EKSU: An ivory tower bogged down by management, union crisis
Crisis is brewing in Ekiti State University, Ado Ekiti (EKSU) over its management’s decision to ban unionism on campus. Already, the unions have kicked against the decision and demanded a reversal to forestall a breakdown of law and order.
Established in 1982 by Michael Adekunle Ajasin- led Unity Party of Nigeria (UPN) in the old Ondo State, the university has had its share of crises and unstable academic calendar. Most times, the crisis was due to disagreement among the various unions and management. The unions, including Senior Staff Association of Nigerian Universities (SSANU); Non-Academic Staff Union of Education and associated institutions (NASU) and National Association of Academic Technologists (NAAT) have had their share of activism, leading to disruption of the peace on campus.
The latest crisis rocking the university was as a result of shortfall in its subvention as government was alleged to have released 50 per cent, without paying any considerable attention to capital grants and infrastructural development.
The workers alleged that the shortfall had forced management to indulge in financial infractions such as diversions of pension deductions, funds from health centre, ICT, faculties and directorates to pay salaries, while the units are allegedly neglected with no infrastructural facility put in place by state government.
But the school management explained that on November 11, 2020, a tripartite meeting involving the state House of Assembly; Chairman and some external members of Council and the leadership of the unions came up with a Memorandum of Agreement (MoA), aimed at resolving issues concerning outstanding emoluments and salaries.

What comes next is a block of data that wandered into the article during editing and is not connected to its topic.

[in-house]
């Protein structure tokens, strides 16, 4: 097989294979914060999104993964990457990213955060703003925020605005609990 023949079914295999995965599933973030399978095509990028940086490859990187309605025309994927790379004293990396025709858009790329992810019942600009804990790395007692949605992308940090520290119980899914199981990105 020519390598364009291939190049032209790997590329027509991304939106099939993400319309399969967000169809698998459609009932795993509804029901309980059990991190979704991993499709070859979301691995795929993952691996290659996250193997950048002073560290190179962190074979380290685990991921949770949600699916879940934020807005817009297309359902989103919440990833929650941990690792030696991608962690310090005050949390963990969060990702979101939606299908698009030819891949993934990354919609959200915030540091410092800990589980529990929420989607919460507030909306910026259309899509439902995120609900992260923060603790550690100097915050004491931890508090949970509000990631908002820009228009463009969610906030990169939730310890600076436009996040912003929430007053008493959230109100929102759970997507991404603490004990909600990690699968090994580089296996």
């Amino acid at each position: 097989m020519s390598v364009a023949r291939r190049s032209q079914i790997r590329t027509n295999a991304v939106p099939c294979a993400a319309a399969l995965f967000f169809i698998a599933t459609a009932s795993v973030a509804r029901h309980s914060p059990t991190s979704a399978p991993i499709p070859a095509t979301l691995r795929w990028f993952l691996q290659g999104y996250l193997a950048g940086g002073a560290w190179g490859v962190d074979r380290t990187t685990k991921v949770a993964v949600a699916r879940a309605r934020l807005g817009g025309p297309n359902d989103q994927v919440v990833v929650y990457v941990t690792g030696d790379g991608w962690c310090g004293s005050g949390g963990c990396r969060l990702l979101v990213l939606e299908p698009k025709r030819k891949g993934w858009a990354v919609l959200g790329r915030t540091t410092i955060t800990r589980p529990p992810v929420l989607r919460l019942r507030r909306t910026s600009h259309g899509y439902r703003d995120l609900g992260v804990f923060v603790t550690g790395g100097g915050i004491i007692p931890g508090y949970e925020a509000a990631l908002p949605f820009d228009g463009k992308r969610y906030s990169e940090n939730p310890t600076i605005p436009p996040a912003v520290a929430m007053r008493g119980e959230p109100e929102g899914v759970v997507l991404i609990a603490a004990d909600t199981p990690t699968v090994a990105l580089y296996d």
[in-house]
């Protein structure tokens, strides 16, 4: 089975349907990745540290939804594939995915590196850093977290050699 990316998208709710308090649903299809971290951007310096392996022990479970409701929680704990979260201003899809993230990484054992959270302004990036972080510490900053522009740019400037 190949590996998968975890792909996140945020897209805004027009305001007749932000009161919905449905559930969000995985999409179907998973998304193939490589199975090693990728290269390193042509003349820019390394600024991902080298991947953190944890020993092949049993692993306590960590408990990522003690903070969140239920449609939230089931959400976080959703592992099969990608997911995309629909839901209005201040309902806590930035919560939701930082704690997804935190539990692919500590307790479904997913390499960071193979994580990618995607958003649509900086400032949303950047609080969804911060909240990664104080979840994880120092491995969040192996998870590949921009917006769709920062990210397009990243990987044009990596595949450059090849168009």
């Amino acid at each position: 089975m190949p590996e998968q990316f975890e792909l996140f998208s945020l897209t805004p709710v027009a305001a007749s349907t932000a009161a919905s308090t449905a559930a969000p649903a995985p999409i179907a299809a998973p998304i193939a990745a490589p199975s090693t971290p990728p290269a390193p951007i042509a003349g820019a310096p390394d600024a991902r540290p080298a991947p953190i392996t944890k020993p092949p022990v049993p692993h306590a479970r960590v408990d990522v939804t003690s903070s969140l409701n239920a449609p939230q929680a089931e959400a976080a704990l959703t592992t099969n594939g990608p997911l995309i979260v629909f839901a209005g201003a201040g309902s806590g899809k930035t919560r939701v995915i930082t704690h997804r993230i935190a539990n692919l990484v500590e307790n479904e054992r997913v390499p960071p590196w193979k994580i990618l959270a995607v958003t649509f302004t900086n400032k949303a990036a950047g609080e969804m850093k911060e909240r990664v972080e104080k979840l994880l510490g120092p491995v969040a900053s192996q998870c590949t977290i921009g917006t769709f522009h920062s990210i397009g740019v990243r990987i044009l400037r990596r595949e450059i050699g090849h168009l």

But due to the inability of the school to pay outstanding salaries, ASUU local chapter gave four weeks ultimatum to the management to settle all outstanding issues; a failure of which it would proceed on strike.
ASUU branch chairman, Dr Kayode Arogundade said but for the various interventions of Federal Government, coupled with consistent struggles from academic and non-teaching unions, EKSU may have been closed down or mortgaged to private investors.
Arogundade lamented that the university could not boast of any infrastructural facility from governor Kayode Fayemi’s administration since it came on board in 2018.
“As at today, we are being owed three months arrears of salaries for July, August and September, 2018; six years arrears of Earned Academic Allowances (EAA); 26 months unremitted pension deductions and 14 months arrears of half salaries.”
Arogundade said: “Despite all efforts to embrace the spirit of collective bargaining, neither the governor, council or EKSU Administration, was concerned about our plight”
Reacting to the development, the state government said strike is not the answer to the myriad of problems in the university, adding that the way out is for parties to sit together and find ways of alternative funding sources.
Special Adviser to Ekiti State Governor on Tertiary Education, Dr Sikiru Eniola, who appealed to the lecturers, said the problems in the institution dated back to former governor Ayo Fayose’s administration.
He charged ASUU, EKSU council as well as management to work on resolutions arrived at during the recent House of Assembly intervention, including the need for a private bill to enable local government devote part of their monthly allocations to EKSU.